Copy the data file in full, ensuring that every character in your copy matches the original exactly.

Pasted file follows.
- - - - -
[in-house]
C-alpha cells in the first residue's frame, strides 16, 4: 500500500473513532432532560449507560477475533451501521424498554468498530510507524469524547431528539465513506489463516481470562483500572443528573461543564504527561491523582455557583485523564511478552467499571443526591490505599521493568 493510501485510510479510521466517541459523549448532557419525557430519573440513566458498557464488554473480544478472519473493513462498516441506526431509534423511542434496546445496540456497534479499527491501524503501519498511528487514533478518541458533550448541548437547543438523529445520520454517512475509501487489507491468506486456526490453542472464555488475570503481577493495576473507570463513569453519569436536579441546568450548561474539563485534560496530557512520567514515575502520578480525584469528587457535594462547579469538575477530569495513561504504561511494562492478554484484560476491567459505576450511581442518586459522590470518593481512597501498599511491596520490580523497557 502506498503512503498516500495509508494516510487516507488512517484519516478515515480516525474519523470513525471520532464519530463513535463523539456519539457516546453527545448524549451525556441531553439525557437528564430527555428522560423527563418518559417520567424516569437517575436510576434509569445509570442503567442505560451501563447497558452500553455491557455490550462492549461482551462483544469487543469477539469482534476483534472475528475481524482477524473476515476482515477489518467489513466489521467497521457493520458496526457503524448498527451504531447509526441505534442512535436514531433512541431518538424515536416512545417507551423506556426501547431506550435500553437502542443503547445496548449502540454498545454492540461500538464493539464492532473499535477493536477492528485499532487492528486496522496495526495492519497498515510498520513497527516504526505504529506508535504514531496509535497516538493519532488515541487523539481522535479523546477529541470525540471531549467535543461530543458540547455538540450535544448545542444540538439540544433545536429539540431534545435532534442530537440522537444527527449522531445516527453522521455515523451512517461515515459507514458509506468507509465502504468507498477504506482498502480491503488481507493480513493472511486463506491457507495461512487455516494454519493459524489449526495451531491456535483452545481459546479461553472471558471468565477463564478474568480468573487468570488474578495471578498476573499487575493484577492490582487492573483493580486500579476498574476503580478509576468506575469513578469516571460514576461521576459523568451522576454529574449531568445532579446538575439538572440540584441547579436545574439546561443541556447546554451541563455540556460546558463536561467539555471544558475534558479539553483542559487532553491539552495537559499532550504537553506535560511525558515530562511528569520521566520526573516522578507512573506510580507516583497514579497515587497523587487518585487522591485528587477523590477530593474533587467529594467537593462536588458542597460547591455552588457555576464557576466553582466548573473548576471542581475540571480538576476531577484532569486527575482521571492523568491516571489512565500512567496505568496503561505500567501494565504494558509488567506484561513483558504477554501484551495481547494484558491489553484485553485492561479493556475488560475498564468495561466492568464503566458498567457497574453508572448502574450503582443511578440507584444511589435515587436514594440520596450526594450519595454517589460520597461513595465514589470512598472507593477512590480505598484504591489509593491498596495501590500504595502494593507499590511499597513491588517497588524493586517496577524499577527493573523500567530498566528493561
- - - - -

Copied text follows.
[in-house]
C-alpha cells in the first residue's frame, strides 16, 4: 500500500473513532432532560449507560477475533451501521424498554468498530510507524469524547431528539465513506489463516481470562483500572443528573461543564504527561491523582455557583485523564511478552467499571443526591490505599521493568 493510501485510510479510521466517541459523549448532557419525557430519573440513566458498557464488554473480544478472519473493513462498516441506526431509534423511542434496546445496540456497534479499527491501524503501519498511528487514533478518541458533550448541548437547543438523529445520520454517512475509501487489507491468506486456526490453542472464555488475570503481577493495576473507570463513569453519569436536579441546568450548561474539563485534560496530557512520567514515575502520578480525584469528587457535594462547579469538575477530569495513561504504561511494562492478554484484560476491567459505576450511581442518586459522590470518593481512597501498599511491596520490580523497557 502506498503512503498516500495509508494516510487516507488512517484519516478515515480516525474519523470513525471520532464519530463513535463523539456519539457516546453527545448524549451525556441531553439525557437528564430527555428522560423527563418518559417520567424516569437517575436510576434509569445509570442503567442505560451501563447497558452500553455491557455490550462492549461482551462483544469487543469477539469482534476483534472475528475481524482477524473476515476482515477489518467489513466489521467497521457493520458496526457503524448498527451504531447509526441505534442512535436514531433512541431518538424515536416512545417507551423506556426501547431506550435500553437502542443503547445496548449502540454498545454492540461500538464493539464492532473499535477493536477492528485499532487492528486496522496495526495492519497498515510498520513497527516504526505504529506508535504514531496509535497516538493519532488515541487523539481522535479523546477529541470525540471531549467535543461530543458540547455538540450535544448545542444540538439540544433545536429539540431534545435532534442530537440522537444527527449522531445516527453522521455515523451512517461515515459507514458509506468507509465502504468507498477504506482498502480491503488481507493480513493472511486463506491457507495461512487455516494454519493459524489449526495451531491456535483452545481459546479461553472471558471468565477463564478474568480468573487468570488474578495471578498476573499487575493484577492490582487492573483493580486500579476498574476503580478509576468506575469513578469516571460514576461521576459523568451522576454529574449531568445532579446538575439538572440540584441547579436545574439546561443541556447546554451541563455540556460546558463536561467539555471544558475534558479539553483542559487532553491539552495537559499532550504537553506535560511525558515530562511528569520521566520526573516522578507512573506510580507516583497514579497515587497523587487518585487522591485528587477523590477530593474533587467529594467537593462536588458542597460547591455552588457555576464557576466553582466548573473548576471542581475540571480538576476531577484532569486527575482521571492523568491516571489512565500512567496505568496503561505500567501494565504494558509488567506484561513483558504477554501484551495481547494484558491489553484485553485492561479493556475488560475498564468495561466492568464503566458498567457497574453508572448502574450503582443511578440507584444511589435515587436514594440520596450526594450519595454517589460520597461513595465514589470512598472507593477512590480505598484504591489509593491498596495501590500504595502494593507499590511499597513491588517497588524493586517496577524499577527493573523500567530498566528493561